Plasma cells: Plasma cells are a type of white blood cells which are produced in the bone marrow and subsequently transported into the blood. These cells help the body ward off infections by battling pathogens. In multiple myeloma, the plasma cells turn cancerous increasing the susceptibility of patients to infections and weakening their immune system. Plasma cells are also known to evade chemotherapy drugs especially at later stages of disease and thus continue to grow exponentially, resulting in disease progression. This makes the treatment of multiple myeloma particularly challenging.
Yousef Salama, Andries Hendrik Heida, Kazuaki Yokoyama, Satoshi Takahashi, Koichi Hattori, Beate Heissig. The Egfl7-Itgb3-Klf2 axis enhances myeloma cell survival and contributes to drug resistance. Blood Advances, Vol. 4; 1021-1037, 2020. DOI 10.1182/bloodadvances.2019001002.
Further information about Juntendo University
The mission of Juntendo University is to strive for advances in society through education, research, and healthcare, guided by the motto "Jin – I exist as you exist" and the principle of "Fudan Zenshin - Continuously Moving Forward". The spirit of "Jin", which is the ideal of all those who gather at Juntendo University, entails being kind and considerate of others. The principle of "Fudan Zenshin" conveys the belief of the founders that education and research activities will only flourish in an environment of free competition. Our academic environment enables us to educate outstanding students to become healthcare professionals patients can believe in, scientists capable of innovative discoveries and inventions, and global citizens ready to serve society.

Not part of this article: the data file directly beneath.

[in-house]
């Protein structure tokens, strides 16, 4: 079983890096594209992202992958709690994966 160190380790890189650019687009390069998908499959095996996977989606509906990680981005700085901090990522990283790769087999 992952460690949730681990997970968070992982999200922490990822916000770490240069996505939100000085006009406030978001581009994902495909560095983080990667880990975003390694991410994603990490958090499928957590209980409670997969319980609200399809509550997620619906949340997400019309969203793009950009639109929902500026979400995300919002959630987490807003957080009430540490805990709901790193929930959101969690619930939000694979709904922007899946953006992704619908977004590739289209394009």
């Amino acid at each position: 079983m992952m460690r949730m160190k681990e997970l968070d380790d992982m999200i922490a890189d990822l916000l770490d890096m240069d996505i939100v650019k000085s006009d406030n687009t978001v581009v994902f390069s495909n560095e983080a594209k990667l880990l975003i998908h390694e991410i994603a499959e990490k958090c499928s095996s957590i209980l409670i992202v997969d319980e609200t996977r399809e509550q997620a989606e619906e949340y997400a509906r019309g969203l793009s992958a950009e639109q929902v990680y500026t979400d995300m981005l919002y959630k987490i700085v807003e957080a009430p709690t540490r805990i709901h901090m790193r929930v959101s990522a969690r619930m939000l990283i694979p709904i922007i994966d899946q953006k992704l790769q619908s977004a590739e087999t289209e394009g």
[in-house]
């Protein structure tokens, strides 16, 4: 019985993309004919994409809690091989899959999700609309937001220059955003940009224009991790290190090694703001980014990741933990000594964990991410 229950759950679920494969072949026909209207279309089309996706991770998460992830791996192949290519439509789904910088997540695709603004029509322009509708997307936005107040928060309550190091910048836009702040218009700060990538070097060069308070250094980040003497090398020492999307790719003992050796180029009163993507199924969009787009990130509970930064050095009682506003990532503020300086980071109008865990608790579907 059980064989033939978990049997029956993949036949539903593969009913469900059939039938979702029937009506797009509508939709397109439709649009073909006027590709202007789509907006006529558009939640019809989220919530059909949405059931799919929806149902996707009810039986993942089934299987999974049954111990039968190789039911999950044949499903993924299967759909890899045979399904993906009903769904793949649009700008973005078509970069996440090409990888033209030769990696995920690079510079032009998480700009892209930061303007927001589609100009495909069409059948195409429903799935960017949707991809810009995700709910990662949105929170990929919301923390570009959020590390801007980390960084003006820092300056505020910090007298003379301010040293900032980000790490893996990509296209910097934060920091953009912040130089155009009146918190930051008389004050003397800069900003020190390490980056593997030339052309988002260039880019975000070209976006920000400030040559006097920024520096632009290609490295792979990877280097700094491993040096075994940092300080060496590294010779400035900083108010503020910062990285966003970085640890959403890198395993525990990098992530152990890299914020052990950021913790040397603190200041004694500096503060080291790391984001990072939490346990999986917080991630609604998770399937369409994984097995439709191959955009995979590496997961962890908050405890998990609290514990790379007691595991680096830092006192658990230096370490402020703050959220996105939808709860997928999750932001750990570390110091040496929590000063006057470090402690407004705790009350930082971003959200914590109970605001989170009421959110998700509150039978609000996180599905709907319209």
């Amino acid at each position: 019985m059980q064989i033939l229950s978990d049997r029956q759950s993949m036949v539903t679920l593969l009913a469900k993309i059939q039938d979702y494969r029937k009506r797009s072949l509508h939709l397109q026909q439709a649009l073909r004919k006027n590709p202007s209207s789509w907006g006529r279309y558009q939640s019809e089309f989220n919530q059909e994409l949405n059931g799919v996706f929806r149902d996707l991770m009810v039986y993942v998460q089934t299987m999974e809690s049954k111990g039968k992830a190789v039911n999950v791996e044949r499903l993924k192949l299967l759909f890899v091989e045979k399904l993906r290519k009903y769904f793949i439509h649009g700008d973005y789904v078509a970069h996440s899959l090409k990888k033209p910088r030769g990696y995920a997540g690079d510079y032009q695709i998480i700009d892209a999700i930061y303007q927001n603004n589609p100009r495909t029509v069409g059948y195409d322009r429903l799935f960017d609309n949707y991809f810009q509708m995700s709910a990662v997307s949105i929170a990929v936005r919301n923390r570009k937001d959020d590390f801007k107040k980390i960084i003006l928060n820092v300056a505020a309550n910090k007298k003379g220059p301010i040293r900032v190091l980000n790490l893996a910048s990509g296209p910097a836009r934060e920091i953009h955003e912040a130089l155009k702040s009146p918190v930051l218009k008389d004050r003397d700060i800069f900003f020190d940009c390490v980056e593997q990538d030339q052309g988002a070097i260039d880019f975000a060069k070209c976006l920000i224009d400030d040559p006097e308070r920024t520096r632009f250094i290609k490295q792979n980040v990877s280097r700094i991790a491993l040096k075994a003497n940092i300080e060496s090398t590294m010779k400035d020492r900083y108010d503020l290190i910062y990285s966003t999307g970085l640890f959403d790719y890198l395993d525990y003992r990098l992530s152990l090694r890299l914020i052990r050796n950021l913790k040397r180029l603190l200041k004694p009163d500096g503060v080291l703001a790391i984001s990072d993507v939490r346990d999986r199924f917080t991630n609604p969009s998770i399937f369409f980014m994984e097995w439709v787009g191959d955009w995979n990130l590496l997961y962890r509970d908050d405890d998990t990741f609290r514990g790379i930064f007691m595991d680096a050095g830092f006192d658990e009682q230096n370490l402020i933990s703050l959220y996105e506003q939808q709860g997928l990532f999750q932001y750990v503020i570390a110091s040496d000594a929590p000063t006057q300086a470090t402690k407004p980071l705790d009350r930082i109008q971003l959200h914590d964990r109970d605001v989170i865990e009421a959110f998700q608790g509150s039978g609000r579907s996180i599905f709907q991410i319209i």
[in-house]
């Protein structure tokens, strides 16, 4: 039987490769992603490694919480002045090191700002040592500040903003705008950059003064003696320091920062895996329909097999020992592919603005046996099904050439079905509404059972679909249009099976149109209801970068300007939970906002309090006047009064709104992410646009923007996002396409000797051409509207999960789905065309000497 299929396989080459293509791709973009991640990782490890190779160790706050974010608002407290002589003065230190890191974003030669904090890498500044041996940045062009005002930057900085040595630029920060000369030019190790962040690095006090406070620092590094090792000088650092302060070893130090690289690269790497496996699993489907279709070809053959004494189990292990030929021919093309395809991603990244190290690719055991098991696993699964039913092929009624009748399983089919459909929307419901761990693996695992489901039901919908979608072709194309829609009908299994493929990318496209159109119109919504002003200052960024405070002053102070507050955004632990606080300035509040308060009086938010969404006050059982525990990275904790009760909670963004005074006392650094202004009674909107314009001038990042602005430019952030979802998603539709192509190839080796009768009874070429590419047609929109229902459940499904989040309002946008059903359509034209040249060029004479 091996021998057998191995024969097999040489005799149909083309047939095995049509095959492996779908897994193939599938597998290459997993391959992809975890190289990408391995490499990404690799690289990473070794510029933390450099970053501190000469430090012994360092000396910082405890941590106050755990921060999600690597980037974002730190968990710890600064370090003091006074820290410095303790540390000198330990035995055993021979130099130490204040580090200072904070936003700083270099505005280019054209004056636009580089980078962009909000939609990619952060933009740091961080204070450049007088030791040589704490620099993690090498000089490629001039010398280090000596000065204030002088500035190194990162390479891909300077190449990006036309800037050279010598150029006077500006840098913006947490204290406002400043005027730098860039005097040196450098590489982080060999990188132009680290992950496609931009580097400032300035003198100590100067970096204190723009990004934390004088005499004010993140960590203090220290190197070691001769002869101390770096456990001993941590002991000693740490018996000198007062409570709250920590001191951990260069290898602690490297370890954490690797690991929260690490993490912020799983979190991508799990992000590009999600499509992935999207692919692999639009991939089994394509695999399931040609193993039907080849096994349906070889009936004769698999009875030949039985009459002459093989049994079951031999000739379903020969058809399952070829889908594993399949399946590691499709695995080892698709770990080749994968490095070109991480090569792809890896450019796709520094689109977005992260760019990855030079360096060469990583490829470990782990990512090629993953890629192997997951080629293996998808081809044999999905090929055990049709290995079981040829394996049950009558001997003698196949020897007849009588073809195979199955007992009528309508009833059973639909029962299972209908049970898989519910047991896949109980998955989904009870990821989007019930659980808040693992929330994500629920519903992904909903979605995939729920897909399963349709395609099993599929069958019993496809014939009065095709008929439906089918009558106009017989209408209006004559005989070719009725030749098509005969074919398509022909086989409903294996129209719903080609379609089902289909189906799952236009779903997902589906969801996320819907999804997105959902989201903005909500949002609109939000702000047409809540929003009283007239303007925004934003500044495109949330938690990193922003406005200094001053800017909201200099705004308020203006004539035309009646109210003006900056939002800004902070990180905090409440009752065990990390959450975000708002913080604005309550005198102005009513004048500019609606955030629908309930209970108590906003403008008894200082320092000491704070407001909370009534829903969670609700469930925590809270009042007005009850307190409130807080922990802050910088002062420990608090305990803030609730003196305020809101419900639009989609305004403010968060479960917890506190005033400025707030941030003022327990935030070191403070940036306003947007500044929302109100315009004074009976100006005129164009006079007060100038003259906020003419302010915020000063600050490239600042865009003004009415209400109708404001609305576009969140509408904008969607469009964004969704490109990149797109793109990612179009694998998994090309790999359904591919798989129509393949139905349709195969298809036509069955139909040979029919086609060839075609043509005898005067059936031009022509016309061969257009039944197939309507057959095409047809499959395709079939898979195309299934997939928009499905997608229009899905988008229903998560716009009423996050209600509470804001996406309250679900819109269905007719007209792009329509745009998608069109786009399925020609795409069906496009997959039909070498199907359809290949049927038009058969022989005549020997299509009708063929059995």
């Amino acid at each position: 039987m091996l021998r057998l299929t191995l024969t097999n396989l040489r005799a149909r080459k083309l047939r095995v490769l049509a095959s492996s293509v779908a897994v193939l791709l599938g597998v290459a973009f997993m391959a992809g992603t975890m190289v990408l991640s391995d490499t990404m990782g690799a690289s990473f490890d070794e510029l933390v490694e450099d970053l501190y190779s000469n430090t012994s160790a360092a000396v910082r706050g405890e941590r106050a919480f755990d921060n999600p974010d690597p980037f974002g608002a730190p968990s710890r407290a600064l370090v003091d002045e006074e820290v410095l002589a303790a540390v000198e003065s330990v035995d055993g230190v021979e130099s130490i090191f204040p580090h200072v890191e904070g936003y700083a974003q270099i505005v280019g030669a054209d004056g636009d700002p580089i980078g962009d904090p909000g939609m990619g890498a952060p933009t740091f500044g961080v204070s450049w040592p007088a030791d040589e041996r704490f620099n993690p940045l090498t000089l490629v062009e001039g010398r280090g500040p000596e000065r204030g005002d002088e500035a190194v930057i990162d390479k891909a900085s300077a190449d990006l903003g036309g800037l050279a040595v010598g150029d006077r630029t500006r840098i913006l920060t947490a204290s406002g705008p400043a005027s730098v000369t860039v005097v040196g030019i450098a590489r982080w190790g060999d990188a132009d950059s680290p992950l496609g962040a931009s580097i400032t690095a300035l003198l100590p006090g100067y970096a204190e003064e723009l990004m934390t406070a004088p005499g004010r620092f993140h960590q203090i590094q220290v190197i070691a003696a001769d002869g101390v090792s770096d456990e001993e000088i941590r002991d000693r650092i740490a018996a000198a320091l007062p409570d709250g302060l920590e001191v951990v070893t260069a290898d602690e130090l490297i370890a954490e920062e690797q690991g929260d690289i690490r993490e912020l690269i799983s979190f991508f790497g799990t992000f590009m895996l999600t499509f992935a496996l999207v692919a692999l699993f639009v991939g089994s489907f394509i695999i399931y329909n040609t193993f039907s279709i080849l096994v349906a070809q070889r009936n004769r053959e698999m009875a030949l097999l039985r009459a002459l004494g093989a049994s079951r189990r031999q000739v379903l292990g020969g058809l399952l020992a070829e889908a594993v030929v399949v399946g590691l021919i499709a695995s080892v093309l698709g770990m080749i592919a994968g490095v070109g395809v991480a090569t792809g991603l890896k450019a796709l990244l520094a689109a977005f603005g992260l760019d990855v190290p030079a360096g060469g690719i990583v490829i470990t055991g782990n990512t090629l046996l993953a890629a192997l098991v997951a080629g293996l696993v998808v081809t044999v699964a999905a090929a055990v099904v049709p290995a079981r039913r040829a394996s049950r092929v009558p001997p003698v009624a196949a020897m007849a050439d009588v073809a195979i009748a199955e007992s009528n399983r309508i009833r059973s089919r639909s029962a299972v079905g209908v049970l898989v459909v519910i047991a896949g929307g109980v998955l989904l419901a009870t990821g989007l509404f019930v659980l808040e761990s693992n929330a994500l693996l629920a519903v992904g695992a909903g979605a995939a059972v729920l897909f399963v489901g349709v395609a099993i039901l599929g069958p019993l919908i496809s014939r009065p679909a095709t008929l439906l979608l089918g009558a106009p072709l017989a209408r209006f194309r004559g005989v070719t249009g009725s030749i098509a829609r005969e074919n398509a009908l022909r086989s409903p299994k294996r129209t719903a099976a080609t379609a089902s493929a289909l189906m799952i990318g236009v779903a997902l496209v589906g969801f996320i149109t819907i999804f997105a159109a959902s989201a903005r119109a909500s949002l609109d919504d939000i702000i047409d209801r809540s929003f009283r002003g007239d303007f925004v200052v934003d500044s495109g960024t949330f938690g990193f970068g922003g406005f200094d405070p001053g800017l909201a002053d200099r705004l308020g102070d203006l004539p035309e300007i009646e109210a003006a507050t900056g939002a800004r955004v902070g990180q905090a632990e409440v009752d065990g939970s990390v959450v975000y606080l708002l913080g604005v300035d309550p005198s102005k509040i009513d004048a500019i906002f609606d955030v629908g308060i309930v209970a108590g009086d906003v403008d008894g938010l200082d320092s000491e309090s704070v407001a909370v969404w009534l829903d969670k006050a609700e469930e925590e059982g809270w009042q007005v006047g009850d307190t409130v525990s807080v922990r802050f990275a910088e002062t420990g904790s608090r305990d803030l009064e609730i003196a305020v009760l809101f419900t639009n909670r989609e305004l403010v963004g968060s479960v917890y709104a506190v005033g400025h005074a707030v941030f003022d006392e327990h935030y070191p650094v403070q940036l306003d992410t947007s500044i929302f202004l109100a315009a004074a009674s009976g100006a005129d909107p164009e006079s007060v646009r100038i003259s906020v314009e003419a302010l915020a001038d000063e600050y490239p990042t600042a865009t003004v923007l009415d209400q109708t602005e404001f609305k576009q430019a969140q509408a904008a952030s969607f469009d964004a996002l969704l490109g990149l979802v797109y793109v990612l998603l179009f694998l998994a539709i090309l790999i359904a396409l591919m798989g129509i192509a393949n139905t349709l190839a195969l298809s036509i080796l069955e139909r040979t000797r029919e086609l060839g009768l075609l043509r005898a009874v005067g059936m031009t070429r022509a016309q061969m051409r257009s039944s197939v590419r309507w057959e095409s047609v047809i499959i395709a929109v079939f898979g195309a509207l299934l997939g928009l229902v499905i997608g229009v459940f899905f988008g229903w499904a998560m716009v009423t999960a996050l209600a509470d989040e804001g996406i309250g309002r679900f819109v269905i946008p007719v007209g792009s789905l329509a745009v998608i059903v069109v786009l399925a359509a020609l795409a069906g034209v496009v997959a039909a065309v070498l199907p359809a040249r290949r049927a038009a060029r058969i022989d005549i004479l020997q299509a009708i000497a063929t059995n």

History of Juntendo University
Juntendo was originally founded in 1838 as a Dutch School of Medicine at a time when Western medical education was not yet embedded as a normal part of Japanese society. With the creation of Juntendo, the founders hoped to create a place where people could come together with the shared goal of helping society through the powers of medical education and practices. Their aspirations led to the establishment of Juntendo Hospital, the first private hospital in Japan. Through the years the institution's experience and perspective as an institution of higher education and a place of clinical practice has enabled Juntendo University to play an integral role in the shaping of Japanese medical education and practices. Along the way the focus of the institution has also expanded, now consisting of four undergraduate programs and three graduate programs, the university specializes in the fields of health and sports science and nursing health care and sciences, as well as medicine. Today, Juntendo University continues to pursue innovative approaches to international level education and research with the goal of applying the results to society.
SOURCE Juntendo University